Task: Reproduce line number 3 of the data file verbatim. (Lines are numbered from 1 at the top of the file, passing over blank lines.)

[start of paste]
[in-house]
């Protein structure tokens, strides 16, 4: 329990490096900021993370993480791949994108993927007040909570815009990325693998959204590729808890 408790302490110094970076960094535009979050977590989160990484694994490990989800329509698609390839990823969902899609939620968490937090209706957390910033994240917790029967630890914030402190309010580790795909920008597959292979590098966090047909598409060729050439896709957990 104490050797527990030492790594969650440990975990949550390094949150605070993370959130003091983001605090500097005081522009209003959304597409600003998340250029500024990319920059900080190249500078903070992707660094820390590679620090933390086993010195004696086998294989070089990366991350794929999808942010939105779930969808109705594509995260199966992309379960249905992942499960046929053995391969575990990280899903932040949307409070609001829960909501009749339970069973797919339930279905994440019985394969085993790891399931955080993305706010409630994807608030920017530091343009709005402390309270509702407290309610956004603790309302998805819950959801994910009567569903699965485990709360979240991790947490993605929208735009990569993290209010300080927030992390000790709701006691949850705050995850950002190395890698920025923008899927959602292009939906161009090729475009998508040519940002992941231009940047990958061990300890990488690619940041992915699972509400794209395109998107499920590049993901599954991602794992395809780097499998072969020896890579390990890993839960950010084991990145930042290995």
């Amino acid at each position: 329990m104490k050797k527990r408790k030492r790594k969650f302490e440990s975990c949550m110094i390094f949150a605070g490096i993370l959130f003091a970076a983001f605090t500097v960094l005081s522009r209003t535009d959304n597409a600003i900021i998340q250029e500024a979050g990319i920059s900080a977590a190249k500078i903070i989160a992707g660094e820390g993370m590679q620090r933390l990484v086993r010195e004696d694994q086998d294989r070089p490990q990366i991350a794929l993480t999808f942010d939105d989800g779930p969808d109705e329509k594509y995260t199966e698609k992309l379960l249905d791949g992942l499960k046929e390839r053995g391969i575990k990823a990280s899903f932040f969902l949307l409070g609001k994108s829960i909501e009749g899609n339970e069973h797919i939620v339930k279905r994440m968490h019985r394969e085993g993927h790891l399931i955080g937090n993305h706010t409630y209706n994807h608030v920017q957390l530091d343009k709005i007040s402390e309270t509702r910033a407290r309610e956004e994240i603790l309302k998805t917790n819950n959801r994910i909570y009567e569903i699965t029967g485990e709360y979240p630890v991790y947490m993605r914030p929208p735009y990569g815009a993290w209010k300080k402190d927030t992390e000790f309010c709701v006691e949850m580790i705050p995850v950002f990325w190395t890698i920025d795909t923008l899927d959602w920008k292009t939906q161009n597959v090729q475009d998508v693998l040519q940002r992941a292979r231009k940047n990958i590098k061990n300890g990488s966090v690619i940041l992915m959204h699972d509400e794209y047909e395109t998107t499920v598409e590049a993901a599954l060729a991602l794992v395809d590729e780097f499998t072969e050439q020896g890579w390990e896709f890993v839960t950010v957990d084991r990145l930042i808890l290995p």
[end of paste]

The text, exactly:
């Amino acid at each position: 329990m104490k050797k527990r408790k030492r790594k969650f302490e440990s975990c949550m110094i390094f949150a605070g490096i993370l959130f003091a970076a983001f605090t500097v960094l005081s522009r209003t535009d959304n597409a600003i900021i998340q250029e500024a979050g990319i920059s900080a977590a190249k500078i903070i989160a992707g660094e820390g993370m590679q620090r933390l990484v086993r010195e004696d694994q086998d294989r070089p490990q990366i991350a794929l993480t999808f942010d939105d989800g779930p969808d109705e329509k594509y995260t199966e698609k992309l379960l249905d791949g992942l499960k046929e390839r053995g391969i575990k990823a990280s899903f932040f969902l949307l409070g609001k994108s829960i909501e009749g899609n339970e069973h797919i939620v339930k279905r994440m968490h019985r394969e085993g993927h790891l399931i955080g937090n993305h706010t409630y209706n994807h608030v920017q957390l530091d343009k709005i007040s402390e309270t509702r910033a407290r309610e956004e994240i603790l309302k998805t917790n819950n959801r994910i909570y009567e569903i699965t029967g485990e709360y979240p630890v991790y947490m993605r914030p929208p735009y990569g815009a993290w209010k300080k402190d927030t992390e000790f309010c709701v006691e949850m580790i705050p995850v950002f990325w190395t890698i920025d795909t923008l899927d959602w920008k292009t939906q161009n597959v090729q475009d998508v693998l040519q940002r992941a292979r231009k940047n990958i590098k061990n300890g990488s966090v690619i940041l992915m959204h699972d509400e794209y047909e395109t998107t499920v598409e590049a993901a599954l060729a991602l794992v395809d590729e780097f499998t072969e050439q020896g890579w390990e896709f890993v839960t950010v957990d084991r990145l930042i808890l290995p």